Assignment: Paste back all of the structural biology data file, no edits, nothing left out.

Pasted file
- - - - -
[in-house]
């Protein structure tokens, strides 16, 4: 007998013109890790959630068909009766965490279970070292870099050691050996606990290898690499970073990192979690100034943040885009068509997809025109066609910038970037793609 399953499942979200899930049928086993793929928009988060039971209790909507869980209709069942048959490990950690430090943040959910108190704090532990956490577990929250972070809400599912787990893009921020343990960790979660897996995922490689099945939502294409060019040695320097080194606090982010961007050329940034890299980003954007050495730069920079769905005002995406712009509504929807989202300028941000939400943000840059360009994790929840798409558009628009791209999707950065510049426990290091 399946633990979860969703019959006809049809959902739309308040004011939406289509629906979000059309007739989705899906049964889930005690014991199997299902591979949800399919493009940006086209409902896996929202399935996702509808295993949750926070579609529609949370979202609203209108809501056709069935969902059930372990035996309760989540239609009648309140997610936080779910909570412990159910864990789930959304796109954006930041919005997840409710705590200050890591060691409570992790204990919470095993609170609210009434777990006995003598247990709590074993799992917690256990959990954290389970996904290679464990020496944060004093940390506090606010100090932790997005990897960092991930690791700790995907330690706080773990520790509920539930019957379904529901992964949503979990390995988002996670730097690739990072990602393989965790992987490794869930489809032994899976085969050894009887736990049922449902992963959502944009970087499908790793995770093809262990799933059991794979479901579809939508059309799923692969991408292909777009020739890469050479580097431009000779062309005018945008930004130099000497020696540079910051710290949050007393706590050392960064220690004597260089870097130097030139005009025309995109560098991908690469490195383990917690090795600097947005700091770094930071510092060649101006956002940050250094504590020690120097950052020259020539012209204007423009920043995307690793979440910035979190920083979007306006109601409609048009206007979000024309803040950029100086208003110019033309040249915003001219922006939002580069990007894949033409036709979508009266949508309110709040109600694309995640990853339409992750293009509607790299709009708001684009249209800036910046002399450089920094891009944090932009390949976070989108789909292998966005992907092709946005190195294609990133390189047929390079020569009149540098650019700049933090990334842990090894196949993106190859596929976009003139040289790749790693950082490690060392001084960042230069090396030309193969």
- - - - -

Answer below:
[in-house]
């Protein structure tokens, strides 16, 4: 007998013109890790959630068909009766965490279970070292870099050691050996606990290898690499970073990192979690100034943040885009068509997809025109066609910038970037793609 399953499942979200899930049928086993793929928009988060039971209790909507869980209709069942048959490990950690430090943040959910108190704090532990956490577990929250972070809400599912787990893009921020343990960790979660897996995922490689099945939502294409060019040695320097080194606090982010961007050329940034890299980003954007050495730069920079769905005002995406712009509504929807989202300028941000939400943000840059360009994790929840798409558009628009791209999707950065510049426990290091 399946633990979860969703019959006809049809959902739309308040004011939406289509629906979000059309007739989705899906049964889930005690014991199997299902591979949800399919493009940006086209409902896996929202399935996702509808295993949750926070579609529609949370979202609203209108809501056709069935969902059930372990035996309760989540239609009648309140997610936080779910909570412990159910864990789930959304796109954006930041919005997840409710705590200050890591060691409570992790204990919470095993609170609210009434777990006995003598247990709590074993799992917690256990959990954290389970996904290679464990020496944060004093940390506090606010100090932790997005990897960092991930690791700790995907330690706080773990520790509920539930019957379904529901992964949503979990390995988002996670730097690739990072990602393989965790992987490794869930489809032994899976085969050894009887736990049922449902992963959502944009970087499908790793995770093809262990799933059991794979479901579809939508059309799923692969991408292909777009020739890469050479580097431009000779062309005018945008930004130099000497020696540079910051710290949050007393706590050392960064220690004597260089870097130097030139005009025309995109560098991908690469490195383990917690090795600097947005700091770094930071510092060649101006956002940050250094504590020690120097950052020259020539012209204007423009920043995307690793979440910035979190920083979007306006109601409609048009206007979000024309803040950029100086208003110019033309040249915003001219922006939002580069990007894949033409036709979508009266949508309110709040109600694309995640990853339409992750293009509607790299709009708001684009249209800036910046002399450089920094891009944090932009390949976070989108789909292998966005992907092709946005190195294609990133390189047929390079020569009149540098650019700049933090990334842990090894196949993106190859596929976009003139040289790749790693950082490690060392001084960042230069090396030309193969």